Dental Elective Program in India with Volunteering India. Catherine Hicks shares her experience of doing the Dental Elective Program in Palampur , India with Volunteering India

Sample 1st Paragraph for Indian International Dentist IDP Program Application

Personal Statement of Purpose for Advanced Standing Admission to Study towards the DDS Degree. XXXX Gandhi

An Indian woman and a dentist, still only 25, I am now making America my new permanent home and I write on behalf of my application to study towards the DDS Degree in your distinguished institution. At the forefront of my identity stands my last name, perhaps the most famous in all India, ‘Gandhi’. I take a great deal of pride in the way in which our leader, spiritual and political, Mahatma Gandhi is known all over the world, as a brave man who challenged great powers on behalf of the poor. Gandhi’s preferential focus on the poor helped to inspire my own cause, to help those with desperate oral health needs, and no money to pay for that assistance. XXXX Gandhi believes strongly that basic oral health care should be seen as a human right in India as it already is in many other places. In this way, I honor my distant relative and spiritual leader Mahatma, who helped bring suffrage and enfranchisement to the poor, so that, among other things, they might someday be able to afford oral health care for themselves and their children.

Indian Applicants and Admission to Dental School as Foreign Dentists

Few people know exactly how the selection process works for international dentist programs because it is not public information. At least, all information having to do with ethnic quotas is kept strictly confidential by the school because it is legally sensitive information, they could be sued. I enjoy trying to figure it out, trying to guess, and I think a lot of it is just very logical. Let me tell you several things that I do know for sure.

 Diversity is important. The admissions committee wants people from all over the world to attend an international dentists program, with each corner of the planet represented. And, it just seems to make sense to me that they are not going to like the idea of any one group being greatly overrepresented. About 17% of the world’s population is Indian, and for this reason I doubt very much if the percentage of Indian students in any given dentistry program ever exceeds that percentage.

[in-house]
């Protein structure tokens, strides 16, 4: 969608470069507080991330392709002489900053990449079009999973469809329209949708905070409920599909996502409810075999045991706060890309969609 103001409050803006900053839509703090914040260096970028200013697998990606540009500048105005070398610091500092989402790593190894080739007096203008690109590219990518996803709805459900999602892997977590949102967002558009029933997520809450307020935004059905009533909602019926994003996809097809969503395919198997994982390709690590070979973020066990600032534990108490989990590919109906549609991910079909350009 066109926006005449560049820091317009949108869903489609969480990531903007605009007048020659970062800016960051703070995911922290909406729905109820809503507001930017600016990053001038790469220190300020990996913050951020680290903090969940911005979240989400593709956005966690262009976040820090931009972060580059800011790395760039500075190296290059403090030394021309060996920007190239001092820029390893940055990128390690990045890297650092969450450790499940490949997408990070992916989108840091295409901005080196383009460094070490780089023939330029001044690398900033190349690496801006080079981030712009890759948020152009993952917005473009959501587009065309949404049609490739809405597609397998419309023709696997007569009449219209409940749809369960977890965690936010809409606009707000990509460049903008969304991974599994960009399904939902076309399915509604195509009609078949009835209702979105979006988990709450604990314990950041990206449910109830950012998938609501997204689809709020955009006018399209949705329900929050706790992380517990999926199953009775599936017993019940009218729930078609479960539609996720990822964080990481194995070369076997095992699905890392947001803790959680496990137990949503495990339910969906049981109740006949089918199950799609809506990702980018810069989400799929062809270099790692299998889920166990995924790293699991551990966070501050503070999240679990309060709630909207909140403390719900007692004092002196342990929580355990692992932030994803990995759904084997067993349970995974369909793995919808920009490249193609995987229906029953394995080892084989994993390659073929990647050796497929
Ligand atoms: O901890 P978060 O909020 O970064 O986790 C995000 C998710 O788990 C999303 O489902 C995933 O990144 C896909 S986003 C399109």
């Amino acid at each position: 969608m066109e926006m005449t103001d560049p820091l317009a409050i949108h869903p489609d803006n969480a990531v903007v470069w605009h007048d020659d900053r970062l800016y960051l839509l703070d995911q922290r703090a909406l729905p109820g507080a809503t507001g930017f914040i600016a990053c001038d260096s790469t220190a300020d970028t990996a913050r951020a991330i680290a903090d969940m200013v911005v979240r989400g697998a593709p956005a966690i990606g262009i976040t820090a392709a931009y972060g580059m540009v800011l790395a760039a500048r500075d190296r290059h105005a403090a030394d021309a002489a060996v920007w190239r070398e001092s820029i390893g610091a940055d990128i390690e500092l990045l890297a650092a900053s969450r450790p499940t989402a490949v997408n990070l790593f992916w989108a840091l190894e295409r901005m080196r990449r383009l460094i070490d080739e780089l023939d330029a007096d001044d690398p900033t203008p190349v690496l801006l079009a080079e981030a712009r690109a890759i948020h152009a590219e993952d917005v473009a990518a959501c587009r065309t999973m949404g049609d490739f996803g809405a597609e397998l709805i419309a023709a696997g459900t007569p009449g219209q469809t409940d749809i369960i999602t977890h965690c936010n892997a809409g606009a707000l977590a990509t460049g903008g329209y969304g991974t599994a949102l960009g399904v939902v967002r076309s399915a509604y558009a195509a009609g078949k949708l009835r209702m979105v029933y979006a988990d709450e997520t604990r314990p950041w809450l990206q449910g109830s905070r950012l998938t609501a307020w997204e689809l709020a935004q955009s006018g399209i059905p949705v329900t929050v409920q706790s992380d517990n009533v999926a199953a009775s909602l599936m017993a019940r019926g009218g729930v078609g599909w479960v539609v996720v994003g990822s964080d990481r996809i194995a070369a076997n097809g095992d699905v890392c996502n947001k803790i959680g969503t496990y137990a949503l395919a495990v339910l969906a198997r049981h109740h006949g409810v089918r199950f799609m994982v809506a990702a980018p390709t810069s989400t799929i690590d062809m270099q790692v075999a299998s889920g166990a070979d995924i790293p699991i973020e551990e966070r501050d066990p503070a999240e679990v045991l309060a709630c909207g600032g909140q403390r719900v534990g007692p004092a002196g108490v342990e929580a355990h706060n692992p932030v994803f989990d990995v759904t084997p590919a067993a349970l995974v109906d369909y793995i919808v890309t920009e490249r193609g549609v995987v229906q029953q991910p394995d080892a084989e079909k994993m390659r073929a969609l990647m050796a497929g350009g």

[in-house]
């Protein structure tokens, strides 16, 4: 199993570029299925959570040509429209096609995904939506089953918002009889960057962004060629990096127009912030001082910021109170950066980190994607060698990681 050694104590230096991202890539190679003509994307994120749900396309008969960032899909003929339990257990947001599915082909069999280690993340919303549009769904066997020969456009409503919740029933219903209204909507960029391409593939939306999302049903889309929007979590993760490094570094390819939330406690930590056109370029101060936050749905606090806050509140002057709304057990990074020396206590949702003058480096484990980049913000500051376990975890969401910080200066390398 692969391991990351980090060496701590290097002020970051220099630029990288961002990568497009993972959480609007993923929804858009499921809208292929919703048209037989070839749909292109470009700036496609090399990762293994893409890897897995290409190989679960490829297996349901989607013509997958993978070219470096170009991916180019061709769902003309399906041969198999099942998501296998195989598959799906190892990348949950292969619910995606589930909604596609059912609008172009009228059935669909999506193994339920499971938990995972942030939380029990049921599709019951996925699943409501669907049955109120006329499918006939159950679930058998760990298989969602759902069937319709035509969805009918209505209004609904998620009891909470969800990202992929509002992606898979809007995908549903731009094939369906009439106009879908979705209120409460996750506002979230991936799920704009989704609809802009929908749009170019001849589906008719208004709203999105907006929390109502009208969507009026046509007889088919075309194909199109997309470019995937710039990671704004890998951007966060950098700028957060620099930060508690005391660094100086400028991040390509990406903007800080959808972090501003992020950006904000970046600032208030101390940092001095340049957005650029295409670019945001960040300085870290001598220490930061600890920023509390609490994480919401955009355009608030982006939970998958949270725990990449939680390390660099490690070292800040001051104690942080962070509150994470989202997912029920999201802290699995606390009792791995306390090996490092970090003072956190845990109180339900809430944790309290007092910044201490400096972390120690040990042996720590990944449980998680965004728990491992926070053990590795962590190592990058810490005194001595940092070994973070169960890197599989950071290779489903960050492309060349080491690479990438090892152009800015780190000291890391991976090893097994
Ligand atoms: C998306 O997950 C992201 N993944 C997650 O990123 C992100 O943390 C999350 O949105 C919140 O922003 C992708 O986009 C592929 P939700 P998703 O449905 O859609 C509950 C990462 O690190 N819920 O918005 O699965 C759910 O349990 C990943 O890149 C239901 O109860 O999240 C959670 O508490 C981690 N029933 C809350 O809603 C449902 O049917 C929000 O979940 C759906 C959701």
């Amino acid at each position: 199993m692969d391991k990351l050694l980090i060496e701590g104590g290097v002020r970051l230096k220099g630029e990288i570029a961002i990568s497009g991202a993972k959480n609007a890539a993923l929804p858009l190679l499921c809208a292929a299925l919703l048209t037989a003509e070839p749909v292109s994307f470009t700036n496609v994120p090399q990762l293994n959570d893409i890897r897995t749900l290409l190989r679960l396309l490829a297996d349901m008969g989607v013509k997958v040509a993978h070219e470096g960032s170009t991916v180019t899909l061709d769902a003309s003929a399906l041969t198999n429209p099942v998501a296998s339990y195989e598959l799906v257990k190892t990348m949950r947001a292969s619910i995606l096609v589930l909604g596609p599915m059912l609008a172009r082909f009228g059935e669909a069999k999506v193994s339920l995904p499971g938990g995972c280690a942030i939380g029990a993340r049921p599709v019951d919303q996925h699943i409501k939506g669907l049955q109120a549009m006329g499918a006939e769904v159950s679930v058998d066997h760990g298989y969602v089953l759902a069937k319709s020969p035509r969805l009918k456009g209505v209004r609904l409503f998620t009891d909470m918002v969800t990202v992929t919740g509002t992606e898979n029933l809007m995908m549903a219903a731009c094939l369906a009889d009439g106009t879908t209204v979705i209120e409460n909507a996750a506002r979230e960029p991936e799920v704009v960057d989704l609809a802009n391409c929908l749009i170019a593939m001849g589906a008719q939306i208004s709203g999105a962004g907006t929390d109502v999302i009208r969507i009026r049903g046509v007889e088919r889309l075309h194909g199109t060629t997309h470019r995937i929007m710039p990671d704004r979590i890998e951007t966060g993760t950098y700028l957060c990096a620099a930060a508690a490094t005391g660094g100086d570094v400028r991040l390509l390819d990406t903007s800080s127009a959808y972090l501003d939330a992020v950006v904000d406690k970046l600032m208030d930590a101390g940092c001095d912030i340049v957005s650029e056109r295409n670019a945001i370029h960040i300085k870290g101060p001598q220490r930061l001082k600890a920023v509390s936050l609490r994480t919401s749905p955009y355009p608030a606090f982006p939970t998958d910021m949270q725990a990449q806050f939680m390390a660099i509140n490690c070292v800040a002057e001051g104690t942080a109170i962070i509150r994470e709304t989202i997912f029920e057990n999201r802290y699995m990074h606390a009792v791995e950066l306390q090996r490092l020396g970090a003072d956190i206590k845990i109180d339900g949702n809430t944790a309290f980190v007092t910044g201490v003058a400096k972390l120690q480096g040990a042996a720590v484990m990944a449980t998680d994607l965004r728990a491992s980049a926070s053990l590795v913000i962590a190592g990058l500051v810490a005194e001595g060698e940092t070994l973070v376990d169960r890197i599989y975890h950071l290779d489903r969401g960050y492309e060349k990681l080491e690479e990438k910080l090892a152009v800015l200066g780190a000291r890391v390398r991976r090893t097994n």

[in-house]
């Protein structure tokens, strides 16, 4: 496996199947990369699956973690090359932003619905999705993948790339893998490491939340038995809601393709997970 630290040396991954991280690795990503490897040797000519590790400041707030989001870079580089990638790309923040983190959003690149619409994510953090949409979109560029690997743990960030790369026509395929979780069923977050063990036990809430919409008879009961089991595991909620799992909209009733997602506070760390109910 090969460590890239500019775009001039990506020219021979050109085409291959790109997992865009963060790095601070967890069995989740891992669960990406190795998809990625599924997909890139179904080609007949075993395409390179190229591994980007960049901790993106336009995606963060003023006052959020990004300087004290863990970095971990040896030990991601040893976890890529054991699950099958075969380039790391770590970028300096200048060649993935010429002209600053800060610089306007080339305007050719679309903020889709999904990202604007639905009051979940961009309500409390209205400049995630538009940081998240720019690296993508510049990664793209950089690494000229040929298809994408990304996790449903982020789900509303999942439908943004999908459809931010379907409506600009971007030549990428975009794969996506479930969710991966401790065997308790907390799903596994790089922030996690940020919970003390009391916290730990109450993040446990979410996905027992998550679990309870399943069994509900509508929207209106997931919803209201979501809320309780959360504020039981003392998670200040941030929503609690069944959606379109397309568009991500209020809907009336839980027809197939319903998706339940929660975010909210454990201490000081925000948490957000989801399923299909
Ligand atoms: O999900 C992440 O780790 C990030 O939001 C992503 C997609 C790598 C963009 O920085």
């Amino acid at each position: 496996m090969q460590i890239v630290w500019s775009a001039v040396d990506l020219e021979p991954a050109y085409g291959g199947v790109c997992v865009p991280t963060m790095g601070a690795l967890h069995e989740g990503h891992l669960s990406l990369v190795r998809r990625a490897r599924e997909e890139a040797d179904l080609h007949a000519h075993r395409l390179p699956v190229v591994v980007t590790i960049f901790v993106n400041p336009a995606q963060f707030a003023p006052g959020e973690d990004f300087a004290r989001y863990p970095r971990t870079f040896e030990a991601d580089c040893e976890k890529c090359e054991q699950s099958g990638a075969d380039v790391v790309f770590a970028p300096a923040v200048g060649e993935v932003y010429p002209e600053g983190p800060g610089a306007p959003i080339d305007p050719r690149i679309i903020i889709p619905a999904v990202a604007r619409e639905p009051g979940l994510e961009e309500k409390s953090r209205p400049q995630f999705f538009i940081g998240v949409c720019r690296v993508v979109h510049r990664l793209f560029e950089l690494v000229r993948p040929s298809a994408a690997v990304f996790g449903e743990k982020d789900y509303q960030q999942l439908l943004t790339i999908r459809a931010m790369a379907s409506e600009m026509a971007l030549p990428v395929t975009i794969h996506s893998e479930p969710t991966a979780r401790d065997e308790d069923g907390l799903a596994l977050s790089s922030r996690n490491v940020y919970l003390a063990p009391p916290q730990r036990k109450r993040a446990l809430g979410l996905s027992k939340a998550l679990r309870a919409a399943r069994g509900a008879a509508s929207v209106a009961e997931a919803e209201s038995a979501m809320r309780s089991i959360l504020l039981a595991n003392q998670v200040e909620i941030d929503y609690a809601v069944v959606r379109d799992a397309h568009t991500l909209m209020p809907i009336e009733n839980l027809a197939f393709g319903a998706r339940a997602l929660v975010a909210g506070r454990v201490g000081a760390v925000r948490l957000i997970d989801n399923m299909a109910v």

Now, I can tell you just from my own experience that Indians are way overrepresented in the ranks of applicants to International Dentist Programs. I know this because while they are only 17% of the world’s population, at least half of the people who turn to me for help with a statement to an International Dentist program are Indian. This leads me to the conclusion that you are probably going to face the stiffest competition from other Indians.

 There is no shortage of dentists in America. America is not in need of large numbers of Indian dentists to practice here; and the primary focus of the admissions committees is selecting applicants who are going to help the underserved. And where are the underserved? You need to make this part clear. I think you want to make a convincing argument and have creative ideas about helping the underserved both here in America as well as back in India.

 It is for this reason that I feel strongly that we need to focus on your long term plans for the underserved. Most people are weak on this point, saying only general and vague things like I want to help people in developing countries. If you want them to accept you, I think it would be a very good idea for you to have more specific and concrete, creative ideas for the long term, and in this way show greater maturity and dedication than your competitors.

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Foreign Trained Indian Applicants to Dental School

With respect to my clients who are already dentists, applying for advanced standing positions, nearly half of them have been Indian. This has resulted in a rapidly increasing and extensive awareness on my part of the great challenges facing India in the future with respect to meeting the oral health needs of the equally rapidly expanding Indian population. In fact, I have often reflected upon the fact that India is projected to overtake China as the world’s most populous nation within only a few decades. India also has the some of the highest rates of oral cancer in the world.

Dentistry is just as global as medicine, if not more so. Many if not most dental schools now have their own outreach programs to the Developing World, places like India. Thus, I feel strongly that it is imperative for Indian applicants to express some desire in their personal statement for helping the underserved in their country of origin, especially as a long term goal. New, flexible, and creative strategies are needed that, regardless of the times, can be used on an ongoing basis in a sustainable way, to ensure that the nation will maintain a dental care workforce with the skills and cultural competence to provide the care that the nation’s people deserve.